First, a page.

While in Australia, I attended an informative session by Bubbles Segall, who addressed the essentials of family newsletters.
CONSIDERING A FAMILY NEWSLETTER?
According to famed author Eli Wiesel,
"Your family is only the bare framework of your family history. Without the stories, legends, tales and episodes of your cousins and ancestors, all you will have is a dry collection of names and dates."
Your newsletter can be another part of the "keeping connected" plan. In addition to a family site (such as MyHeritage.com), a publication may likely reach relatives in different ways. Of course, if you have a family website, the newsletter can also be placed online at the site for invited members to read.
In any case, there are numerous reasons to create one. A family newsletter:
-- Helps everyone keep in touch.
-- Preserve stories and data which might be lost.
-- Shares information with relatives.
-- Shares, preserves photographs of lifecycle events.
-- Serves as a central family information location and points to other family resources.
-- Leaves a paper trail for future generations.
-- Records your family's history, customs, origins and culture.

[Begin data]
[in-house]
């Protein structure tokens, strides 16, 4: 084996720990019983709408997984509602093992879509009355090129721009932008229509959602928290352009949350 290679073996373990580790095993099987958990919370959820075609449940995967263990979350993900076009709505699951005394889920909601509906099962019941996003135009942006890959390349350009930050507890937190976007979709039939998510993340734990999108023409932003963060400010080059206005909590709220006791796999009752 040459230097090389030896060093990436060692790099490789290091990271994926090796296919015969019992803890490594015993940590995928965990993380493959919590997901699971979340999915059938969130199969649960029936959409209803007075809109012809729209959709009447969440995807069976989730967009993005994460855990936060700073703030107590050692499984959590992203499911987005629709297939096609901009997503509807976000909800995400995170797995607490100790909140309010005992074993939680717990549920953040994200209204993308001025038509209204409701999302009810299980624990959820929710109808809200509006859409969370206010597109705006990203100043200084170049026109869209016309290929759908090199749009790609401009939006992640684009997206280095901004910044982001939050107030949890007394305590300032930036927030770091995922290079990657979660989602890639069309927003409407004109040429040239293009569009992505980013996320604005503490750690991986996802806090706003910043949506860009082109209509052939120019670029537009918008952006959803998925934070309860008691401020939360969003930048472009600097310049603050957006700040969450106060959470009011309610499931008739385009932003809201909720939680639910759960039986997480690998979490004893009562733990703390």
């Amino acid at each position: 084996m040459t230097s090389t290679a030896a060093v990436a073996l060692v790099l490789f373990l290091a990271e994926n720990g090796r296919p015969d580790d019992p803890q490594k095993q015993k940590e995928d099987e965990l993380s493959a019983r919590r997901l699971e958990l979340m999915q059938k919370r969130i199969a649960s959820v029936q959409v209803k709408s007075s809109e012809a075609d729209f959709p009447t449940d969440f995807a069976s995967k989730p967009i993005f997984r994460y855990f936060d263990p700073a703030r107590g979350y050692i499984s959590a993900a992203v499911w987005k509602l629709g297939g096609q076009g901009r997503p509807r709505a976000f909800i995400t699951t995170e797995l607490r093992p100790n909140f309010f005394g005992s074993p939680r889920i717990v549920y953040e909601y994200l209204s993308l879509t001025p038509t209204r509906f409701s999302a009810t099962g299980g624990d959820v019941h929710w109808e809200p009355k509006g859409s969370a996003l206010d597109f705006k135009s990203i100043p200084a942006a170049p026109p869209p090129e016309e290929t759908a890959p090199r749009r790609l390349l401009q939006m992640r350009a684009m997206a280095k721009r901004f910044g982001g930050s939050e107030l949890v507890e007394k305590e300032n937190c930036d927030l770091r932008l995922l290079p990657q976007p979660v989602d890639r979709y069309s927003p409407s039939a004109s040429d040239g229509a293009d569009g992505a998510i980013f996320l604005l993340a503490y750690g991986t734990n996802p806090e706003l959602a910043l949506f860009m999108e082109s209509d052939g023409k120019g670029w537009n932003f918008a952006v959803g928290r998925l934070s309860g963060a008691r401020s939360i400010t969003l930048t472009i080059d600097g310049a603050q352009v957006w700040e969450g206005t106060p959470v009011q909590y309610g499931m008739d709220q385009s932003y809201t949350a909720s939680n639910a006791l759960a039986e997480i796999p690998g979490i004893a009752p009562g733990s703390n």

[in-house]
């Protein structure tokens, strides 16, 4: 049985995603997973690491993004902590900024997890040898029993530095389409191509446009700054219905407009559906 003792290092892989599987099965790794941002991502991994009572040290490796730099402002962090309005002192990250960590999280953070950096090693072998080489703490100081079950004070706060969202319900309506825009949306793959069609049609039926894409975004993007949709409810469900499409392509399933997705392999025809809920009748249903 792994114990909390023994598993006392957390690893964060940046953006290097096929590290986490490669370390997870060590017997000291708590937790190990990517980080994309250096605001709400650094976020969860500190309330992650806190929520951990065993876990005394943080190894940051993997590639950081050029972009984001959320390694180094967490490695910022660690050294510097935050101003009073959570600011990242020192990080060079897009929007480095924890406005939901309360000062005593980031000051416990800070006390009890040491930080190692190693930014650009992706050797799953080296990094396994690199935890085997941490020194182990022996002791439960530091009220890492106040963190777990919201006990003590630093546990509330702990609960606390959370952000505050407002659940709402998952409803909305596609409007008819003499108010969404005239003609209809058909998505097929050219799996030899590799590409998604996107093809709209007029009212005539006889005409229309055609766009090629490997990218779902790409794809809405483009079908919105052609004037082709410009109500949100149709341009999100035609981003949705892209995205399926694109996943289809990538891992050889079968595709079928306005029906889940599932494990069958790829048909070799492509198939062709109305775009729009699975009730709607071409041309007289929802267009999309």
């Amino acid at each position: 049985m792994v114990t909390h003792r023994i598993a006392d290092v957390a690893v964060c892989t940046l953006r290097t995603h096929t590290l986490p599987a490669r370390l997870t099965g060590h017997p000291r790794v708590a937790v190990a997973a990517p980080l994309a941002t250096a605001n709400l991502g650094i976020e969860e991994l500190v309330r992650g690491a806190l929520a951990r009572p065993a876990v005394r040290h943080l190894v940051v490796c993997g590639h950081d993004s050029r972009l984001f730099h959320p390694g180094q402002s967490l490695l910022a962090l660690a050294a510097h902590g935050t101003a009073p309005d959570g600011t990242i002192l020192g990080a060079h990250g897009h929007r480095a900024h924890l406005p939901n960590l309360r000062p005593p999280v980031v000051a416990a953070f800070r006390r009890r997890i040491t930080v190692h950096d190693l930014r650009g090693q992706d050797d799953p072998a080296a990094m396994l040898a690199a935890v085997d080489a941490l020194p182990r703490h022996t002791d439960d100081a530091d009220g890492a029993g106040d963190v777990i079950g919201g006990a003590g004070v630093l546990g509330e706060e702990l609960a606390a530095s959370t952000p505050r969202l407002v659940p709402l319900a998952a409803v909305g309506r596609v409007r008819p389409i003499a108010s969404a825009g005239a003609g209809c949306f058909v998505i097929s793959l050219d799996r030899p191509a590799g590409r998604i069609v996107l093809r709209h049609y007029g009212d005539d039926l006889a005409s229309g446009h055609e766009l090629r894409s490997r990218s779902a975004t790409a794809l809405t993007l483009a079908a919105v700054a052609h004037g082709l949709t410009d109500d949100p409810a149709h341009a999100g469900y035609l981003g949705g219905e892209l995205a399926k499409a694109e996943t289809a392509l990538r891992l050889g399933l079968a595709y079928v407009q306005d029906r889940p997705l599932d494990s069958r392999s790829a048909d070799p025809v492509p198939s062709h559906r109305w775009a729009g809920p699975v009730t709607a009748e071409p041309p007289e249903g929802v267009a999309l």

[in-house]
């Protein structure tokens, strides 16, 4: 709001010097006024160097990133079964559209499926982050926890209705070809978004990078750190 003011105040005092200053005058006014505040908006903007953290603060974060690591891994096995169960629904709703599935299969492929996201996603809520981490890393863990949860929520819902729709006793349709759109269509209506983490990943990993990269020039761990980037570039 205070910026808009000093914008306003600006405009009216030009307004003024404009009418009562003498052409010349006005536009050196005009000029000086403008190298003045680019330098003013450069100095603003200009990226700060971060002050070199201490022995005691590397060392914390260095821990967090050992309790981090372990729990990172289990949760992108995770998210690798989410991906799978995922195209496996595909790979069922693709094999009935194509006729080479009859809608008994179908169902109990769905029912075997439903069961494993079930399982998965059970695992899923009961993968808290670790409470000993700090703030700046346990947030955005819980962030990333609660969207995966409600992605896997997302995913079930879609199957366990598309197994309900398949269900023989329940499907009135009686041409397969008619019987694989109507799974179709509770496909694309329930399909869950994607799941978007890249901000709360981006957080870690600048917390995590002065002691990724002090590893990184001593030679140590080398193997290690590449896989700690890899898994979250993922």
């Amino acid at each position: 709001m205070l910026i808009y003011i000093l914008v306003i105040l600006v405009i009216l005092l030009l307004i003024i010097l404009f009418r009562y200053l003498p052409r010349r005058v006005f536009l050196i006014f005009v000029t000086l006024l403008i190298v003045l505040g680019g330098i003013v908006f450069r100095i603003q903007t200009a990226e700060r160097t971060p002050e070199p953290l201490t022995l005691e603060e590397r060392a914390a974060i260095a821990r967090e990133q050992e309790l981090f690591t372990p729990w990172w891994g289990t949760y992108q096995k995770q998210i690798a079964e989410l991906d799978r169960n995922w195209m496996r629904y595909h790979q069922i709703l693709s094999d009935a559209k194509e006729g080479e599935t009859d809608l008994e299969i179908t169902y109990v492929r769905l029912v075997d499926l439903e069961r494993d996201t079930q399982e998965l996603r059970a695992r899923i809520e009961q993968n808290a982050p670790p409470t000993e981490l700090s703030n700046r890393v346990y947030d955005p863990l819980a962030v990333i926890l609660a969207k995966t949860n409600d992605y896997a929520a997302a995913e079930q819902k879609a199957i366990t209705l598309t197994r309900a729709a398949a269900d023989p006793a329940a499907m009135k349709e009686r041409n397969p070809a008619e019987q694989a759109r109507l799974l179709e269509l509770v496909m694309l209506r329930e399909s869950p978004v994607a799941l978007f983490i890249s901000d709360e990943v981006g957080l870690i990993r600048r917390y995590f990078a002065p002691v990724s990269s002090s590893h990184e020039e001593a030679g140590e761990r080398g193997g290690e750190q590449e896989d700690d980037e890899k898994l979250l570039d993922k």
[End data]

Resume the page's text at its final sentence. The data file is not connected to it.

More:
How often you publish a family newsletter is up to you. Factors impacting this includes whether you will be emailing the newsletter or printing and snail-mailing copies. Although many researchers I know choose a quarterly newsletter, others prefer a larger semi-annual or annual edition, and still others send out short monthly updates. It is up to you and depends on your available time. It will take time to produce a good one.
Depending on your family's unique demographics, you may need to use both emaill and postage as older relatives may not have computers. However, their children and grandchildren are likely Internet users; email them the newsletter and ask them to print a copy for their older relative.
Mailing copies? Who will pay for the postage? It can be expensive, especially if you're considering a large semi-annual or annual publication.
Will you be including photos? Everyone wants to see photos, but it can make a Word document very "heavy." Consider converting Word documents to PDF files via readily available software.
SEND IT TO WHOM?